Updated: Jan 31
Authors: Samuel Tan, Farhad Fatehi, Steve Donoghue and Sandy Bodner
Digital technologies and services have transformed the landscape of healthcare on a global scale. Electronic health records, telehealth systems, and artificial intelligence programs have now been implemented across hundreds of countries, and the application of digital technology in health shows no signs of slowing down. These developments have brought with them a plethora of novel solutions and challenges. In this blog, we’ll briefly evaluate how digital technology has shaped health research to date. Subsequently, we’ll explore the potential for digital tools to promote and expedite N-of-1 trials going forward.
Bringing Technology to Clinical Research
Recruitment for clinical research studies can often prove challenging. This is especially true for studies involving rare conditions: often, the low incidence of any rare disease in a given area makes the recruitment of a sufficient number of participants for a traditional group-based clinical trial practically infeasible. However, this is increasingly being mitigated through strategies such as tele-conferencing and Internet-based data inputs and more recently mobile-based frameworks for clinical research, which allow researchers to expand and conduct studies involving a larger number of participants without requiring face to face visits. Similarly, retrospective clinical studies have often relied on the infamous ‘chart review’: a paper-based system of data collection plagued by long lead times, significant logistical requirements, and often poor data quality. In contrast, the use of electronic medical records and network-connected medical devices allows for automated and precise data collection, and has been demonstrated to improve data quality and collection efficiency across both practical and academic healthcare contexts. Indeed, prospective data collection of patient data using databases such as the Rare Disease Registry and Analytics Platform offer the potential to streamline data collection and analysis, thus improving the feasibility, reach, and scope of clinical research for patients with rare conditions.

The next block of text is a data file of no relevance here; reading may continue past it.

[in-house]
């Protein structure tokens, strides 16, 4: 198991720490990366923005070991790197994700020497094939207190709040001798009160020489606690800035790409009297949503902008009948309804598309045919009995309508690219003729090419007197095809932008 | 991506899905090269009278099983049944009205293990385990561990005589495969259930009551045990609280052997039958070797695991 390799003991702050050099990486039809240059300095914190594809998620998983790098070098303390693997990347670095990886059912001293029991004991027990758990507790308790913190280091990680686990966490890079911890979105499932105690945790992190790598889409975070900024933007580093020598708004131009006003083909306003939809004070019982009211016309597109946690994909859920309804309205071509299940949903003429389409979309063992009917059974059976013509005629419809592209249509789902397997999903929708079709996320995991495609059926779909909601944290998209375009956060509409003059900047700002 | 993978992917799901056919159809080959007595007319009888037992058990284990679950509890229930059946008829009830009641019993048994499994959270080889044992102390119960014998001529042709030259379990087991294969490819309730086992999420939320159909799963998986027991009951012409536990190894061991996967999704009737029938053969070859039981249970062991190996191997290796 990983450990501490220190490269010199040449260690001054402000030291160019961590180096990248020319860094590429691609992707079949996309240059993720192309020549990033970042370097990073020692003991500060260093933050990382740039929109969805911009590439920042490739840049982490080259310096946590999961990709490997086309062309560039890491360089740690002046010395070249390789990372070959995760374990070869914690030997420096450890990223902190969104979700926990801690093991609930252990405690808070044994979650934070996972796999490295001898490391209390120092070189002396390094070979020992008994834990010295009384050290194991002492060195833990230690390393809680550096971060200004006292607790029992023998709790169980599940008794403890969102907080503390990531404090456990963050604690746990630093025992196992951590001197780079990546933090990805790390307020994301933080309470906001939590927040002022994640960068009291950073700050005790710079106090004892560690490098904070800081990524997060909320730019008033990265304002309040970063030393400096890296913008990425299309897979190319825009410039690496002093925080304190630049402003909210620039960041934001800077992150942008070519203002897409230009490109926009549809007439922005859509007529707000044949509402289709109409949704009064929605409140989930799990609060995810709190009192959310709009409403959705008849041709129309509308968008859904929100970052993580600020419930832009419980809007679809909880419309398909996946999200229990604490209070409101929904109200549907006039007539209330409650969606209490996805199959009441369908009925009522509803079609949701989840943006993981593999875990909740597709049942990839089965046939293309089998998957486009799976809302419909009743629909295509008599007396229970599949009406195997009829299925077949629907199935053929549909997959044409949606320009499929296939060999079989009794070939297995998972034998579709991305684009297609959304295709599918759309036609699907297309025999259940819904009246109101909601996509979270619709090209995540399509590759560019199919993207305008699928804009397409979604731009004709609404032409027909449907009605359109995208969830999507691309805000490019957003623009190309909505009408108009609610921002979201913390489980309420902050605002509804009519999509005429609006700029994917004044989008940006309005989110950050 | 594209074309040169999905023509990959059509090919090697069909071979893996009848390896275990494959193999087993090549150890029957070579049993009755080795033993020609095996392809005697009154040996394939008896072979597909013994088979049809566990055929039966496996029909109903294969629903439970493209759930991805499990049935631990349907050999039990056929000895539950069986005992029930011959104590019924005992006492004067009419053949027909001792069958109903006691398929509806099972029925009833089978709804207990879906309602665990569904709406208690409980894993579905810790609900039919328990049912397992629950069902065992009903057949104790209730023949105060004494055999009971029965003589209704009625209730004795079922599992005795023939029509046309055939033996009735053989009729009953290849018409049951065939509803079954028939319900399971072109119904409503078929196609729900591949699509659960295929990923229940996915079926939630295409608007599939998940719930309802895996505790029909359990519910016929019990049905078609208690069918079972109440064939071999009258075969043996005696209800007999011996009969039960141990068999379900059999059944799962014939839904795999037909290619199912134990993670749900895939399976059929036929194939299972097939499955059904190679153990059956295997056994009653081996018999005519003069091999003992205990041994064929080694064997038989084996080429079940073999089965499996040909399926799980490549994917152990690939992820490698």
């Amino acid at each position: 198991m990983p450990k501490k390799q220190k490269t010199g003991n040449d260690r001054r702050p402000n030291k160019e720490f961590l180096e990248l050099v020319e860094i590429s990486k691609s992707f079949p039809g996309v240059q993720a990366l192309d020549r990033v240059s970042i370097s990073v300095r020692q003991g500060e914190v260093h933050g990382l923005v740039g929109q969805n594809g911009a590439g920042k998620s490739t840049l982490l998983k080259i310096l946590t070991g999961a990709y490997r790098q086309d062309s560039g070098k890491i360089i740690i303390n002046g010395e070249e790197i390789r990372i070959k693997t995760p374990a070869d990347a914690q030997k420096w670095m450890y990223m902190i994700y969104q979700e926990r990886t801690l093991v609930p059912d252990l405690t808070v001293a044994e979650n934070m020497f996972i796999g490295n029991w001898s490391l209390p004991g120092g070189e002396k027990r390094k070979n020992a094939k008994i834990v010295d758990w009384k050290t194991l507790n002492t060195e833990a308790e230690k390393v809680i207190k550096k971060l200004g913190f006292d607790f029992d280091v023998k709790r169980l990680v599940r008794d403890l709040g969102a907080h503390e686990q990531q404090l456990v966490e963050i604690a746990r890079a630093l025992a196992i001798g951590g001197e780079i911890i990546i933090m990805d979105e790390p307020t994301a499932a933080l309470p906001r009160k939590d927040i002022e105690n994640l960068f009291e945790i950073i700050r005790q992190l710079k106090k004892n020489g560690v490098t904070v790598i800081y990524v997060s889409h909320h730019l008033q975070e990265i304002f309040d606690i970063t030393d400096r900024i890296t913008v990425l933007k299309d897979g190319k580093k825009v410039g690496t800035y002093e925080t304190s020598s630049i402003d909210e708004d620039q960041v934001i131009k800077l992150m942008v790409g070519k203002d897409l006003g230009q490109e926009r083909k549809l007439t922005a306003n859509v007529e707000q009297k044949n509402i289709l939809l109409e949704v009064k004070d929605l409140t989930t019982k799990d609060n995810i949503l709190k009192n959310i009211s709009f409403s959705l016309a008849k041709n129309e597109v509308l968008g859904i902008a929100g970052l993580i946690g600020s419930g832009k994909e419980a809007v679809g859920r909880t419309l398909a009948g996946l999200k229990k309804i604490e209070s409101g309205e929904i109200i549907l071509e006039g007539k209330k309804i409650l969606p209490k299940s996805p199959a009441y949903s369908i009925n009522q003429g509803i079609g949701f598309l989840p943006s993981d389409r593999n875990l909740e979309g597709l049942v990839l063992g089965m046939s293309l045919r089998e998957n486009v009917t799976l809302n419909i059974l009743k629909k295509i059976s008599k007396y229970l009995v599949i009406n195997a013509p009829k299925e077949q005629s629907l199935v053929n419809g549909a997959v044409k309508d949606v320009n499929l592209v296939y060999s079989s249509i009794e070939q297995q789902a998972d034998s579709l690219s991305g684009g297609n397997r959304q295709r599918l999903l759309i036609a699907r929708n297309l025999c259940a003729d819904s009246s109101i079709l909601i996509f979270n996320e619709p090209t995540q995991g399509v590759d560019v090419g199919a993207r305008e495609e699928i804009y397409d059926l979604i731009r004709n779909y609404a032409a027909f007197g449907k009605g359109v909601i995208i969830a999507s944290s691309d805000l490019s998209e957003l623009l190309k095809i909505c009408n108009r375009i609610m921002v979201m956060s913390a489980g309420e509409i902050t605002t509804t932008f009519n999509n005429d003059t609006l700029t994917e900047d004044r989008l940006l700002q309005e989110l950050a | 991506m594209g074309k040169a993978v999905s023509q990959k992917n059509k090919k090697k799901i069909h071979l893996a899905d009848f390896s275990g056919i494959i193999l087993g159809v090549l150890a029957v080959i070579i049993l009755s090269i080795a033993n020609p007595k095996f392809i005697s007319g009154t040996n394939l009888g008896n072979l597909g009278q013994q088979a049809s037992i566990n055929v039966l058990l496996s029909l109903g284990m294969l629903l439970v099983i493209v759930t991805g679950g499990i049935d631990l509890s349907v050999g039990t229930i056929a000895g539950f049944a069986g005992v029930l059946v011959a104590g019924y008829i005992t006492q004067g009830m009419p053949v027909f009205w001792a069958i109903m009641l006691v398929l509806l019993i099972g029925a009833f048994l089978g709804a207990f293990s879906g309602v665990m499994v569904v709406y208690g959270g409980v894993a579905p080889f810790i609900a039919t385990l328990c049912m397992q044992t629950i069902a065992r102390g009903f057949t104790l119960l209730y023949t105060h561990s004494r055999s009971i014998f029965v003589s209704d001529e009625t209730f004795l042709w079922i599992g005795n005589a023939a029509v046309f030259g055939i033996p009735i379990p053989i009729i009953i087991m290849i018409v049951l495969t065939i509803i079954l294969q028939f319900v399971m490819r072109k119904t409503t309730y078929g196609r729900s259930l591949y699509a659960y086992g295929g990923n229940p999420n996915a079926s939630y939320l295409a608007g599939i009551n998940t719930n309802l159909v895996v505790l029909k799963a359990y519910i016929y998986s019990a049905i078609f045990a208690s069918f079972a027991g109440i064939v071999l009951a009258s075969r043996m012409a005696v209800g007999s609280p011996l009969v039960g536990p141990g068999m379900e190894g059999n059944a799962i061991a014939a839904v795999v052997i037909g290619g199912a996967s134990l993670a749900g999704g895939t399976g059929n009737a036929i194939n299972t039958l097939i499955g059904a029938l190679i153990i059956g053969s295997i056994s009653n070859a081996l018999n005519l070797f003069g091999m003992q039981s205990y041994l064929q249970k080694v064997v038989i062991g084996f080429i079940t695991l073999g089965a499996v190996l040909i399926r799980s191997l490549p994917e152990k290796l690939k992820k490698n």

The Rise of Mobile Apps
Online platforms and smartphone applications (Apps) are increasingly gaining traction for the management of chronic conditions, including, for example, congestive heart failure, diabetes, and attention-deficit hyperactivity disorder. Such ‘mobile health’ apps can offer significant advantages to patients and their health providers, including providing relevant health information and education; promoting treatment engagement and continuity of care; and generating reminders to encourage adherence behaviours. They are also increasingly used for conducting clinical trials.
Notably, several mobile apps have been developed with an explicit focus on N-of-1 personalized medicine. For example, N1-Headache® is the first digital health platform to apply N-of-1 analytics to personalize management of migraine. N1-Headache connects people with migraine to their clinicians through a mobile app and web-based dashboard. It requires users to log information about their headaches, migraine symptoms and medication use on days they have an attack, and also track a range of potentially disease-modifying lifestyle factors (moods, weather, diet, etc.) on a daily basis. After patients have recorded data for a minimum of 90 days, their results are processed using an N-of-1 Analytical Engine and the results delivered as a set of three personalized maps: Individual Trigger Map™, Individual Protector Map™ and No Association Map™. The maps are incorporated within a Personal Analytical Report that patients may print out as a PDF and share with their healthcare provider. N1-Headache uses established international headache guidelines to classify attacks, measure disability and monitor medication use. The web-based dashboard for clinicians provides access to all individual patient information and provides alerts about potential overuse of medication (Figure 1).
The Future for Digital N-of-1 Studies
Overall, digital technologies have the potential to improve clinical practice and greatly expedite the process of health research, with particularly strong implications for trial recruitment and the collection of high-quality data. Telehealth systems and mobile apps may greatly improve the reach of N-of-1 studies, allowing patients in rural and remote areas to participate and study investigators to co-ordinate broader and more extensive trials and to aggregate data from these studies (i.e. Pooled N-of-1 studies). Similarly, electronic records and disease registries allow for automated and customized N-of-1 data collection, as well as the possibility of ready synthesis of personalized retrospective and prospective data.
About the authors
Samuel Tan is a medical student at The University of Queensland. Samuel is interested in the application of N-of-1 trials in Fibromyalgia and Myalgic Encephalomyelitis/Chronic Fatigue Syndrome (ME/CFS).
Farhad Fatehi is a Research Fellow in Digital Health at The University of Queensland. Farhad has a special interest in the development and evaluation of new models of care, especially for chronic diseases, using innovative digital technologies. Farhad is the ICN Digital Health Theme Co-ordinator.
Sandy Bodner is VP Communications of Curelator Inc. She has more than 20 years of experience working with FDA regulated medical devices and diagnostic tests.
Stephen Donoghue is VP Clinical Development of Curelator Inc. His experience leading global pharmaceutical projects includes previous positions as VP Clinical Research Europe and head of the European development function with Elan Corporation, as well as global project leader.